3. Minimalism is not a self sacrificing life of permanent fasting and denying oneself any pleasure
Yup, this is another idea of minimalism that’s out there. The idea hat because I’m a minimalist it means no extra cheese on that pepperoni pizza for me and only 1 sugar in my coffee. Wrong. Being a minimalist does not mean I have to withhold myself from enjoying life whenever it comes to spending money or consuming anything. It’s not about being greedy or self-sacrificing. I like the comparison with church people whom fast. The entire fasting process is horrible as you are letting go of something you dearly rely on or enjoy for a certain amount of time. This is not minimalism. It does not mean I can’t order seconds, have that third expensive coffee from the barista or order that fillet steak with blue-cheese sauce.
It does mean however that we don’t waste or consume just because we can. Again…if it adds value then keep it/ continue with it. The entire topic of consuming is much bigger than I can post here now, but when it comes to being a minimalist then consuming is very much a constant conscious thing. Becoming a conscious consumer. I am constantly aware of what I’m eating, where it comes from, who I am supporting when buying food, is it enough and not buying too much.
=> you don’t have to hate life and say no to everything while being a minimalist.
4. Minimalist does not mean a lack of identity
This is a very real and serious lesson I had to learn. I almost became another person by wanting to become minimalist. I had this idea of changing my clothes (to be more minimalist I thought it meant you wear the same clothes every day). I changed our house and my look to be that of what I thought was minimalist. Gone were my metal T-shirts and in were gray/white/dark T-shirts. Man-cave walls were now empty as all memorabilia and collector’s items were packed away (Luckily not donated (yet)). It is then after a while that I started to miss myself. I love expressing my love and passions for things/life and I love putting them out on display for people to see. It never was cutter for me, it never was just stuff. I then realized the things I removed where who I am. My identity. I then replaced all the items and got my old T-shirts back and I felt more like myself again. I was challenged in a big way to keep my identity…if you’re not careful you may get a completely warped idea on minimalism and become a bland drone with no identity.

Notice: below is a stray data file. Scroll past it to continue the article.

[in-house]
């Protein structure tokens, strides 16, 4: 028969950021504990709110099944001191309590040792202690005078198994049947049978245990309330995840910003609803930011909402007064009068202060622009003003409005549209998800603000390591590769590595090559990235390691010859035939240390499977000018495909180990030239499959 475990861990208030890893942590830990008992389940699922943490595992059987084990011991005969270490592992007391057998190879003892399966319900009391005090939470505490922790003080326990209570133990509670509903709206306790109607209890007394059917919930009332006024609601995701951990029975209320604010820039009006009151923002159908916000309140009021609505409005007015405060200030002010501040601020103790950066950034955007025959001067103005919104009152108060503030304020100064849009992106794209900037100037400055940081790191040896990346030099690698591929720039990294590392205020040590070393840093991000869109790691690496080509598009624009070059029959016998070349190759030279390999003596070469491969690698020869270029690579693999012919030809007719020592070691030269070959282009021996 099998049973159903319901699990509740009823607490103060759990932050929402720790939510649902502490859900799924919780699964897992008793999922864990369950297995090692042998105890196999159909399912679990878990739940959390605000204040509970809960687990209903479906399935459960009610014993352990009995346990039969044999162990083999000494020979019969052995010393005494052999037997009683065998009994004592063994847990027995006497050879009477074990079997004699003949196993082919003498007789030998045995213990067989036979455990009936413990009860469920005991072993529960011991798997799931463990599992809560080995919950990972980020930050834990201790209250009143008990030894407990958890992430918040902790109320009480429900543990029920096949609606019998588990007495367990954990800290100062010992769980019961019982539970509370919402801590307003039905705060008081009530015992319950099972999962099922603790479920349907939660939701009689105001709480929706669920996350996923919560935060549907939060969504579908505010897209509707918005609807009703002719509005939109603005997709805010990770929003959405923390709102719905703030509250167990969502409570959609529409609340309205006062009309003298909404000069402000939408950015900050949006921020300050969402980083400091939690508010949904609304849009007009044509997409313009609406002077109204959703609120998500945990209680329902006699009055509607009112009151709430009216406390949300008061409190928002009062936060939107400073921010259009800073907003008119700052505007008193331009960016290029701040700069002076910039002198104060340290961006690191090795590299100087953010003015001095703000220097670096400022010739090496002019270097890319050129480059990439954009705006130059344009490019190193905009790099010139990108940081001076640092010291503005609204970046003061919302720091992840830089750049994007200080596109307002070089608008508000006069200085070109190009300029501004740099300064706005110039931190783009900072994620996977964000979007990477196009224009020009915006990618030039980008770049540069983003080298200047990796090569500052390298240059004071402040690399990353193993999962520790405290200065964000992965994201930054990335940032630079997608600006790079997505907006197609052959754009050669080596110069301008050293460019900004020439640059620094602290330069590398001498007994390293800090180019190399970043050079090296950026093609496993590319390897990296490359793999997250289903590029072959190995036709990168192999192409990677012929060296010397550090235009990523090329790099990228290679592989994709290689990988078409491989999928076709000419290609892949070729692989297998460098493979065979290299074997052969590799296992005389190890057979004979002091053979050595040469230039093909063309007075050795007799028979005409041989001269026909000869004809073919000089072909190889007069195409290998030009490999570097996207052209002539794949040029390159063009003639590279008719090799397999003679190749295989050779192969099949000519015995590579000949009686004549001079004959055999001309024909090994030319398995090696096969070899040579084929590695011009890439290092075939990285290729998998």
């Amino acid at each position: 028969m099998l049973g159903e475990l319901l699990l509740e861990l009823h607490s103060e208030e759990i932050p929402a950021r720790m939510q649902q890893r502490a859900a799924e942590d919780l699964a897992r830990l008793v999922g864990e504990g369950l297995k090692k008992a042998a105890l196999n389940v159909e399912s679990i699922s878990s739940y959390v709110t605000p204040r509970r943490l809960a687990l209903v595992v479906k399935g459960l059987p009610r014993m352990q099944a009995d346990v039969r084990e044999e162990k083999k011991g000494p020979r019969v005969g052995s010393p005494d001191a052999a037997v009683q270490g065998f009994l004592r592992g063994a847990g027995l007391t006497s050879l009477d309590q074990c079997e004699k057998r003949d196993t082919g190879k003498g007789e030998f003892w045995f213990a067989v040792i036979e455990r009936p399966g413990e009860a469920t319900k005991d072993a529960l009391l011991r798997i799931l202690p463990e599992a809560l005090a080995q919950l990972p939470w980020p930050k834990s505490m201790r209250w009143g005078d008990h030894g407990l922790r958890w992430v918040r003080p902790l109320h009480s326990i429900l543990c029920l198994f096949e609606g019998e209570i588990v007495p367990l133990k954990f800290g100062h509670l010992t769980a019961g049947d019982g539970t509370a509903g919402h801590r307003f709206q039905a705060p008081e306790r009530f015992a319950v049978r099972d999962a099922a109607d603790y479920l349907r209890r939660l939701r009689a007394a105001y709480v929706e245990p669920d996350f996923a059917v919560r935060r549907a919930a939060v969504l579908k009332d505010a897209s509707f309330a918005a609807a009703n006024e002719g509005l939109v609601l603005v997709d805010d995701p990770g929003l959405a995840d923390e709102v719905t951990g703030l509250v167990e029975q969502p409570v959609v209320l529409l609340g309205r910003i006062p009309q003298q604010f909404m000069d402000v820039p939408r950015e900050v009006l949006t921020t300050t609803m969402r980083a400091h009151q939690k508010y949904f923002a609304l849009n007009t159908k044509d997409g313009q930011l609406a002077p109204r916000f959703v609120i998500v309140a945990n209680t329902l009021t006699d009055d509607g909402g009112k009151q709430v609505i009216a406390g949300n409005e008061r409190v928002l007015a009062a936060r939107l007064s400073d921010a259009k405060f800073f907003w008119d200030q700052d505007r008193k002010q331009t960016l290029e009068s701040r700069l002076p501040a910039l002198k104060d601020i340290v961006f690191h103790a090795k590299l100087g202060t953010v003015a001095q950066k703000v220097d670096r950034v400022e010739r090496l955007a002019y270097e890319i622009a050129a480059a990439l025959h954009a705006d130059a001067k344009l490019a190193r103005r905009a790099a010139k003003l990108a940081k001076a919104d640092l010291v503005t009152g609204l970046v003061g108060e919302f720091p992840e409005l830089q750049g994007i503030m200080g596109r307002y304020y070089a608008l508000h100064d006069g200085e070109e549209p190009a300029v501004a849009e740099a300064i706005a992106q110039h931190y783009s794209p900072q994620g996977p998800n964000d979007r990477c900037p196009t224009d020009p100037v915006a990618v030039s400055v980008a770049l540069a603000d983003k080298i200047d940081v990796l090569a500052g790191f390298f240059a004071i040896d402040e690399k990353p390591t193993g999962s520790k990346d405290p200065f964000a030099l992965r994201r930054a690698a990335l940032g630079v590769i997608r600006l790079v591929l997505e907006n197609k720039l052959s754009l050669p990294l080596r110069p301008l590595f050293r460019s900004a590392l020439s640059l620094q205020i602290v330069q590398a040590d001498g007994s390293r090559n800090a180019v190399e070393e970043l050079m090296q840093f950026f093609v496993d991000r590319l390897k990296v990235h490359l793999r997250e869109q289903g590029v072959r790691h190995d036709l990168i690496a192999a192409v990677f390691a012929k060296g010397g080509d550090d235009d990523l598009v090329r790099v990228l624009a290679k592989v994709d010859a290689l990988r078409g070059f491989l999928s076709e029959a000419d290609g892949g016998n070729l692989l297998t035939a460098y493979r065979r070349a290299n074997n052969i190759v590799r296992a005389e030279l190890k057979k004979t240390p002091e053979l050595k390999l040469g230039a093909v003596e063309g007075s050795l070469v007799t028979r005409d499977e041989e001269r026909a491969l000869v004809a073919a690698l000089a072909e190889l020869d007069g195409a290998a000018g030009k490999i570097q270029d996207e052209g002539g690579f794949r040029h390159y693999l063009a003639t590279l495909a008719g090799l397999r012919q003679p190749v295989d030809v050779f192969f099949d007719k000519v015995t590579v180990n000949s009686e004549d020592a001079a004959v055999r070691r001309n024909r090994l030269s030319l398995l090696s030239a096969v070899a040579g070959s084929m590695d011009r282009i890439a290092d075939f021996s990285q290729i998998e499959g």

=> You don’t have to be a dull white and black dressed sheep living in a empty house to be minimalist. Keep your identity.
5. Minimalists are not selfish
With living a life of less it is easy to think that there is a certain level of selfishness going on among minimalists. I am now selfish with my purchases, my possessions, my buying habits and my time. Nothing could be further from the truth. By living a life less cluttered with stuff we don’t need or value we open ourselves to having more time (unselfish) for people and things we do value. Basically it is saying no to the things we feel are stealing our time, joy and happiness and saying yes to the things that do give us joy, happiness and love.
=> Minimalists are freeing their lives of stuff in order to be less selfish with their lives towards those things they value and people they love.
What do you think?